III. EPA Mandatory Greenhouse Gas Reporting Rule
Beginning on January 1, 2010, a mandatory EPA rule went into effect, which requires that all major GHG emitters track and report their GHG emissions data under a new system.1 The new rule applies to industries or facilities that emit over 25,000 tons of carbon dioxide equivalent per year, of which there are currently approximately 10,000 in the U.S. Most emitters are required to install new monitoring equipment or at a minimum develop new GHG measurement protocols. Recognizing that not all of the organizations would be able to comply by January 1, 2010, the rule allows them to use their “best available monitoring methods” until April 1, 2010.
Affected entities will also need to have a written GHG Monitoring Plan, which must address the methods used to collect GHG data, specify the quality assurance, maintenance, and repair procedures for the GHG monitoring equipment, and assigned roles for facility staff to gather data. In addition, the rule mandates the implementation of GHG monitoring training and documentation procedures in line with the record keeping requirements. While the facilities do not have to send their monitoring plans to the EPA, they are required to maintain the plan at their facility and make it available should the EPA request to review it.
This new EPA regulation is just one of many international, federal, state,2 and regional programs already enacted or currently pending to address the issue of GHG emissions. While there is still a great deal of uncertainty regarding climate change matters and sustainability compliance, it’s not a question of whether most companies will eventually be legally required to monitor, report and reduce their GHG emissions — it’s only a question of when, and how.
IV. Private Sector Sustainability Programs
In the business community, despite the lack of uniform laws and regulations, the last several years have seen a great deal of climate change momentum. In October 2009, major corporations including Apple, Pacific Gas & Electric and Exelon left the U.S. Chamber of Commerce over its strong position against U.S. regulation of GHG emissions. Microsoft co-founder and chairman Bill Gates has recently been calling for making climate change our number one priority, and advocates a global effort to lower carbon emissions to zero by 2050 to avoid the damaging effects of climate change.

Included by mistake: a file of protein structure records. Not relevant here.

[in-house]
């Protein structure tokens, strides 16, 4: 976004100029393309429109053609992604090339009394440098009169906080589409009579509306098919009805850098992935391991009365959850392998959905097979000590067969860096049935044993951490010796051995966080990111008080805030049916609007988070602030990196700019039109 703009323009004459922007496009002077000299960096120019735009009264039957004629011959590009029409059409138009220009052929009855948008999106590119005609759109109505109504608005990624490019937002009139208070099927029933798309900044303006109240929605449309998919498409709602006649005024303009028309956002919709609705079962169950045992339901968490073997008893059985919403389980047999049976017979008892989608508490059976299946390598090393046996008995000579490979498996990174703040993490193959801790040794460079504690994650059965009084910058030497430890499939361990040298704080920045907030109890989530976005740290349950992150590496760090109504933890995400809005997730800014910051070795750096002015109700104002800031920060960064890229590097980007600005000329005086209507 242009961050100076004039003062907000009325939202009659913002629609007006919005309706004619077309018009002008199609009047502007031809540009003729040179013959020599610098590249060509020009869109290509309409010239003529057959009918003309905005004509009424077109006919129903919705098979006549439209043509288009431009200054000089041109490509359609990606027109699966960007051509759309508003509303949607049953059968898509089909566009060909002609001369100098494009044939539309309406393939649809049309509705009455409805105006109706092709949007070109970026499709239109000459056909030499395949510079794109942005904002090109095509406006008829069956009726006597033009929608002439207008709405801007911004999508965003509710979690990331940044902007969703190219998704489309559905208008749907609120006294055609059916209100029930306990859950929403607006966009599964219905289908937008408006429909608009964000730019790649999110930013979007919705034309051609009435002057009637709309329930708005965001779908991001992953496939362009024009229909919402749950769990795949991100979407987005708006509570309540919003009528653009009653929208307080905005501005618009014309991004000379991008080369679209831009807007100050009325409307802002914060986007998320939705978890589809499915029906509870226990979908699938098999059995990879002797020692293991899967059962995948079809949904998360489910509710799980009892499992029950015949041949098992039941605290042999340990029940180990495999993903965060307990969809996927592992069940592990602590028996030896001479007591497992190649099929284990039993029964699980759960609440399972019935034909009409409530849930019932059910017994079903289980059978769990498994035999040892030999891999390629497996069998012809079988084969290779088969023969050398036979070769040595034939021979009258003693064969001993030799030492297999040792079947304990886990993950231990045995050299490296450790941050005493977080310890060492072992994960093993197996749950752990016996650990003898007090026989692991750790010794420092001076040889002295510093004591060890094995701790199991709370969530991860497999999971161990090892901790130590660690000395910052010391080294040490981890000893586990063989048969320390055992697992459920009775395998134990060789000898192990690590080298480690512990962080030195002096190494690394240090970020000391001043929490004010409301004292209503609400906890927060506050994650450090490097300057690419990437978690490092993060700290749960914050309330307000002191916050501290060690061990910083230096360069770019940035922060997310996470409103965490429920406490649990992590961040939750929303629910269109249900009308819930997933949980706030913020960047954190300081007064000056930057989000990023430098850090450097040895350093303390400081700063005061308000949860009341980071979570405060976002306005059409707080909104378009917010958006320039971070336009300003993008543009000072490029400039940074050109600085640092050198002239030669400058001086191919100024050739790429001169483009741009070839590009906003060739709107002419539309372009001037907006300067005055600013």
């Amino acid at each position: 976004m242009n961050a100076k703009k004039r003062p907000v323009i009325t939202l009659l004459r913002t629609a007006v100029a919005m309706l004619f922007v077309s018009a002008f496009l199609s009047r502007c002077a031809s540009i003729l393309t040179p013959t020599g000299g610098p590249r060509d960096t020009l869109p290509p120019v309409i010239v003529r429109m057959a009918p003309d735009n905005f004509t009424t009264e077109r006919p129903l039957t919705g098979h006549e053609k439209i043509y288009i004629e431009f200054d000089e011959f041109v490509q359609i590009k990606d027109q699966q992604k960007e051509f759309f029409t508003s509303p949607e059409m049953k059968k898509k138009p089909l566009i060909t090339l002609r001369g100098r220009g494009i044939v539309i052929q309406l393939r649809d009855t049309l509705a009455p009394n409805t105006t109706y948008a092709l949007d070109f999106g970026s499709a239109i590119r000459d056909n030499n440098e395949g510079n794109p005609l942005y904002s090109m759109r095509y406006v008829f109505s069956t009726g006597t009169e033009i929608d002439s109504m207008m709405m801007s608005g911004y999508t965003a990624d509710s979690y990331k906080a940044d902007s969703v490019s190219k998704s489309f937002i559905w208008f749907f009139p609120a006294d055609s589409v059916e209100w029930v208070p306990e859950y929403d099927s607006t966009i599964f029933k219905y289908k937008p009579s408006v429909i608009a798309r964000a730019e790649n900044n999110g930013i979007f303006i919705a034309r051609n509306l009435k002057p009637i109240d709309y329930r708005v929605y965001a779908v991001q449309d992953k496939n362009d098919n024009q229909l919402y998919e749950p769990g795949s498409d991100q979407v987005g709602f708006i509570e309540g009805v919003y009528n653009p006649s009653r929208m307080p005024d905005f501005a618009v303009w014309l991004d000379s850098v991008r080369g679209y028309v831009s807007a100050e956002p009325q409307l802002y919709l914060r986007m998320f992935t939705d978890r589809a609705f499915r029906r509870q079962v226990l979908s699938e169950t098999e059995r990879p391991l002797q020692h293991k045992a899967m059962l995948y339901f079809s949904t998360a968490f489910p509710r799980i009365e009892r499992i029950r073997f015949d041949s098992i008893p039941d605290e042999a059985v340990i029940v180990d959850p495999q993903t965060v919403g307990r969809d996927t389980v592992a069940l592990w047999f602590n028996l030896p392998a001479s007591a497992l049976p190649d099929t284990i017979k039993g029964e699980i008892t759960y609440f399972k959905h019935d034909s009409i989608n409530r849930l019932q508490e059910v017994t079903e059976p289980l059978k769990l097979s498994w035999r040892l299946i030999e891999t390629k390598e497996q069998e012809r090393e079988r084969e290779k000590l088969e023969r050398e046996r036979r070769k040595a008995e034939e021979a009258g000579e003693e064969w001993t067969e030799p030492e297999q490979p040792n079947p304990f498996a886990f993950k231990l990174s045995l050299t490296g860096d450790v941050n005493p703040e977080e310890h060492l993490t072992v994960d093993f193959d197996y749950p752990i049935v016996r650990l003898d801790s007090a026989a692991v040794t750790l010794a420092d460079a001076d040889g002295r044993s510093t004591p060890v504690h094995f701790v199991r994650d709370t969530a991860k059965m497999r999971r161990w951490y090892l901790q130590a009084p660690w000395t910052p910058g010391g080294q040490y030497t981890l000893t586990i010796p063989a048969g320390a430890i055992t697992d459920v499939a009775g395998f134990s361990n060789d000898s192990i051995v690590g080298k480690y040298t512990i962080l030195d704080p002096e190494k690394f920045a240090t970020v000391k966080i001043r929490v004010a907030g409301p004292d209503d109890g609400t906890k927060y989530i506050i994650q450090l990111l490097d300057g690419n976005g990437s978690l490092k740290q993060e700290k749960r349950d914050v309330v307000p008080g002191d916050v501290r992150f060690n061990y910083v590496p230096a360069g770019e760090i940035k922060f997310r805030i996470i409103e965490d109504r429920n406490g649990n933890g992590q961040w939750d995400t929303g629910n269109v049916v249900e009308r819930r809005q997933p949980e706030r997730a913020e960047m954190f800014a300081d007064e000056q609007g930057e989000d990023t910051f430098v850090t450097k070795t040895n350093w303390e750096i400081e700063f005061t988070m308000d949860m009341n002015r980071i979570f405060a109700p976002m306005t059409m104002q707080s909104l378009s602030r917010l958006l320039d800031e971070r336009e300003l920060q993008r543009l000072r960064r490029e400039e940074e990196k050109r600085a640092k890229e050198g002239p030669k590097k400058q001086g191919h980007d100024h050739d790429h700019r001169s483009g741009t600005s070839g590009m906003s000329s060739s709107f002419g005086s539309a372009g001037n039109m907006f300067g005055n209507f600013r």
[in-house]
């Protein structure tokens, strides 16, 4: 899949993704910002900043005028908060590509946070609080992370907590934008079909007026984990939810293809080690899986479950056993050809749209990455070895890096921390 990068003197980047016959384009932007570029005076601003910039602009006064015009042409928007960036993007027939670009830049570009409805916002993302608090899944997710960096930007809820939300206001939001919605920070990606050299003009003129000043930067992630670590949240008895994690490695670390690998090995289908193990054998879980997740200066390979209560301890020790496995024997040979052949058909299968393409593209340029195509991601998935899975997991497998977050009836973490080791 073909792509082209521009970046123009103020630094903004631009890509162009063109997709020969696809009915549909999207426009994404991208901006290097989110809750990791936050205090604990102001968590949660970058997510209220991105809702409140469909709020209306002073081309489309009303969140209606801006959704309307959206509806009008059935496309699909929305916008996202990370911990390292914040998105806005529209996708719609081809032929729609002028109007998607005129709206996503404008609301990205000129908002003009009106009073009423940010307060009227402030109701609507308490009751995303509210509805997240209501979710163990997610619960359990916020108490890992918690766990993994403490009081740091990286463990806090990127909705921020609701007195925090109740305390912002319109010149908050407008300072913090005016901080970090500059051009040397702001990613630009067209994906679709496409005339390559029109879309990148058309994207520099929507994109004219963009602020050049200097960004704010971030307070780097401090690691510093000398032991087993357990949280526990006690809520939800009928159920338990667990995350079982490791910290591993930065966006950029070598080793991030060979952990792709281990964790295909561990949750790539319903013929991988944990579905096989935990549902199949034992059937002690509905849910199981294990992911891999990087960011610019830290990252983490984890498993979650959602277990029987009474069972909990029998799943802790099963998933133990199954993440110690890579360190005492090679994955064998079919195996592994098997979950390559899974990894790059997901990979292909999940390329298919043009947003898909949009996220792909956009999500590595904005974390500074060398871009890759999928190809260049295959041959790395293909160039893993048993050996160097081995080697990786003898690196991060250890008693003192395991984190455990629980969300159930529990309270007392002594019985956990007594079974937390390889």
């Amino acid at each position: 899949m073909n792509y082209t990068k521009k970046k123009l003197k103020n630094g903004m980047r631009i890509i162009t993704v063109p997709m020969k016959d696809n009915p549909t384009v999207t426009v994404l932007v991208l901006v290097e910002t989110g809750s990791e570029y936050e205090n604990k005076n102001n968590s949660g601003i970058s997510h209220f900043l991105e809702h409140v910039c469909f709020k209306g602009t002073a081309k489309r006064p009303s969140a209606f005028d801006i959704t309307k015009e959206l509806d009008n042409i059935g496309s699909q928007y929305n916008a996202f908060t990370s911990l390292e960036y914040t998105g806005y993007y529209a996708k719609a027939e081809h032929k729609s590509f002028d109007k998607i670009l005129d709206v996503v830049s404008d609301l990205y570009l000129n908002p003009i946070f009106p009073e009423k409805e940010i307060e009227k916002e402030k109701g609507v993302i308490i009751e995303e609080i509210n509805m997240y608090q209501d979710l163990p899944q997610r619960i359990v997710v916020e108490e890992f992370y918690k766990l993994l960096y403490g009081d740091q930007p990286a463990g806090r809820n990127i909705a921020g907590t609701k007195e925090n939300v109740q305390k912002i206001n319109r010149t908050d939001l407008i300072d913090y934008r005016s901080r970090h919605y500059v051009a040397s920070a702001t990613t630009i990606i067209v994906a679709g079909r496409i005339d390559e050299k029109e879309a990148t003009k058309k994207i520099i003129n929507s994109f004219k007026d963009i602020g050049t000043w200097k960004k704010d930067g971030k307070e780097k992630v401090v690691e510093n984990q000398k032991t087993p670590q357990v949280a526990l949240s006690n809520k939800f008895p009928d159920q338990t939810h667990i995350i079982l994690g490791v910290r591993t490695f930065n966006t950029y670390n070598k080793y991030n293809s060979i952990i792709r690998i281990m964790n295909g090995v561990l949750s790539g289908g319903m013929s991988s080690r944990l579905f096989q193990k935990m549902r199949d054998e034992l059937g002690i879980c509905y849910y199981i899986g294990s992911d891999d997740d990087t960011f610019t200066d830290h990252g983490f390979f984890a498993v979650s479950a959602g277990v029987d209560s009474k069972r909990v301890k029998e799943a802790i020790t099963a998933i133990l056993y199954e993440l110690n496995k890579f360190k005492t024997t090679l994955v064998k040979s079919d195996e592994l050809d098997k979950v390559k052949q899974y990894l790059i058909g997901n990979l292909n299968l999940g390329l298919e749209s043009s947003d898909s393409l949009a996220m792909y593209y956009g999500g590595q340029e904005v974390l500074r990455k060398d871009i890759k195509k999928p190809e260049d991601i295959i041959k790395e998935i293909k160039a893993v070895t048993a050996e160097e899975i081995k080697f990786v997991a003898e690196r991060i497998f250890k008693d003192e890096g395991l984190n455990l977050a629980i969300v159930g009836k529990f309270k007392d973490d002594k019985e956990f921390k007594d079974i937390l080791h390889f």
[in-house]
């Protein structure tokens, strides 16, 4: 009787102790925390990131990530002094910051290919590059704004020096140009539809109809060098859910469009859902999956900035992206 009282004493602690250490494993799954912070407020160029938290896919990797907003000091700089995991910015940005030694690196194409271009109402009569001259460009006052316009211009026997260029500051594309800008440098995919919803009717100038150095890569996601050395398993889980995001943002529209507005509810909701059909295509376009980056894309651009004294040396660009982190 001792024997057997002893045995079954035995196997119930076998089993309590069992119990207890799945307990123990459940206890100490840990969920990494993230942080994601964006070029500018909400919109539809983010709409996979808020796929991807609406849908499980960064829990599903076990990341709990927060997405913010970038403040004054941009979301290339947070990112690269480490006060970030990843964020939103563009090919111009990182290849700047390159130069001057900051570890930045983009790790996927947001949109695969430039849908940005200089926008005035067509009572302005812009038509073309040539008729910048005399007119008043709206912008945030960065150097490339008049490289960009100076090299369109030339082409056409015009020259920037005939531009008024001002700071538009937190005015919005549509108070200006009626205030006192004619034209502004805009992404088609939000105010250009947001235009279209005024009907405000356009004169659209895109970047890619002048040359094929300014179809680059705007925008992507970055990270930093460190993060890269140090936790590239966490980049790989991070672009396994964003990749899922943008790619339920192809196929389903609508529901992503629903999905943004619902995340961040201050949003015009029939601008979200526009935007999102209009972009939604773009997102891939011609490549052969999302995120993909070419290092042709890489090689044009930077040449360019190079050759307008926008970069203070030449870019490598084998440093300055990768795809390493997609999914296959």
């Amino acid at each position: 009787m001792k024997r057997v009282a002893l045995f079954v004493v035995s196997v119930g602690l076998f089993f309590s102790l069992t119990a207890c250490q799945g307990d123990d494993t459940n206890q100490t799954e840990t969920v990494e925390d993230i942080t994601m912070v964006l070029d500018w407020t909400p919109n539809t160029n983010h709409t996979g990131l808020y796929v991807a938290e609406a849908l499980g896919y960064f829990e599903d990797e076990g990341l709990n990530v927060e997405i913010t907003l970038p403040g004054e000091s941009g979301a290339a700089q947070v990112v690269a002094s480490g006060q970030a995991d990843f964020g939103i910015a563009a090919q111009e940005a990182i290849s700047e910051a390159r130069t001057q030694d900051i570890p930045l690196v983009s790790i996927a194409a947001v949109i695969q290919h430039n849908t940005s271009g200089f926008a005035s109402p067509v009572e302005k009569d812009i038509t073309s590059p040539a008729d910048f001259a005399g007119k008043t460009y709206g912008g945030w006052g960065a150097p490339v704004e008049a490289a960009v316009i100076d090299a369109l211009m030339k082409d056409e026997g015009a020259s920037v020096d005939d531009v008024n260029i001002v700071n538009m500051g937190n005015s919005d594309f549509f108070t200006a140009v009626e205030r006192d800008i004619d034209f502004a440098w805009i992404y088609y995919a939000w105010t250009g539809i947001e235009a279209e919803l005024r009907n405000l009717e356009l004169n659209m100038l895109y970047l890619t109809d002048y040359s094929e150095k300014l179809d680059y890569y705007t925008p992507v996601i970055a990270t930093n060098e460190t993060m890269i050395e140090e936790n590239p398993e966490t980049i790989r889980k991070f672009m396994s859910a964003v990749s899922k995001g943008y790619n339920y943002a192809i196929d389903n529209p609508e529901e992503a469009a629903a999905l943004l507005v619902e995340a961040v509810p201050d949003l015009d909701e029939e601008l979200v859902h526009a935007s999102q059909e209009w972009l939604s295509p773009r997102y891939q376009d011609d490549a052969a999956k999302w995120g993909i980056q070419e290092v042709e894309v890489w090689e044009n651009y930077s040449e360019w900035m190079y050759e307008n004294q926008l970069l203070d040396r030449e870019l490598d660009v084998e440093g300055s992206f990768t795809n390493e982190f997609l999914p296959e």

More companies are now voluntarily launching new efforts to reduce their climate impact. The steady increase in corporate action toward energy efficiency, renewable energy investment, carbon neutrality, and technological innovation stands in stark contrast to the stalled political action on climate change.
Perhaps the most significant corporate action addressing climate change and sustainability is that of Walmart, the world’s largest retailer. The company recently put into effect the “Walmart Sustainability Index,” which assesses all of its suppliers
1 40 C.F.R. Part 98.
2 Thirty-three U.S. states plus Washington, D.C. have implemented Renewable Portfolio Standards programs, which are intended to cut GHGs by increasing the use of alternative energy sources, such as wind and solar. The standards set a deadline by which electric utilities must generate a specified percentage of their power from renewable energy sources.
worldwide based on the lifecycle analysis and environmental impact of their products. Over 100,000 suppliers are now highly incentivized to increase their sustainability efforts in order to maintain a successful business relationship with Walmart and remain competitive in the marketplace.
Working closely with the Environmental Defense Fund (“EDF”), Walmart has also committed to reducing 20 million metric tons of carbon pollution from its products’ lifecycle and supply chain by the end of 2015. This equates to the annual GHG from 3.8 million cars — a significant impact.
Due to its sheer size, Walmart is in a unique position to cut carbon pollution across the globe. Its new commitments are bold because:
- Walmart’s supply chain is huge, so these initiatives will have widespread repercussions. Walmart’s new index encourages suppliers to reduce their emissions – which they might not otherwise do — resulting in positive energy efficiency efforts by tens of thousands of companies around the world.
- Walmart is prioritizing the products that create the most carbon emissions across their lifecycles as well as top selling products, and focusing on those first.
- The results are immediate, and not dependent on any particular governmental body to act, or any specific laws or regulations, which may be appealed or changed.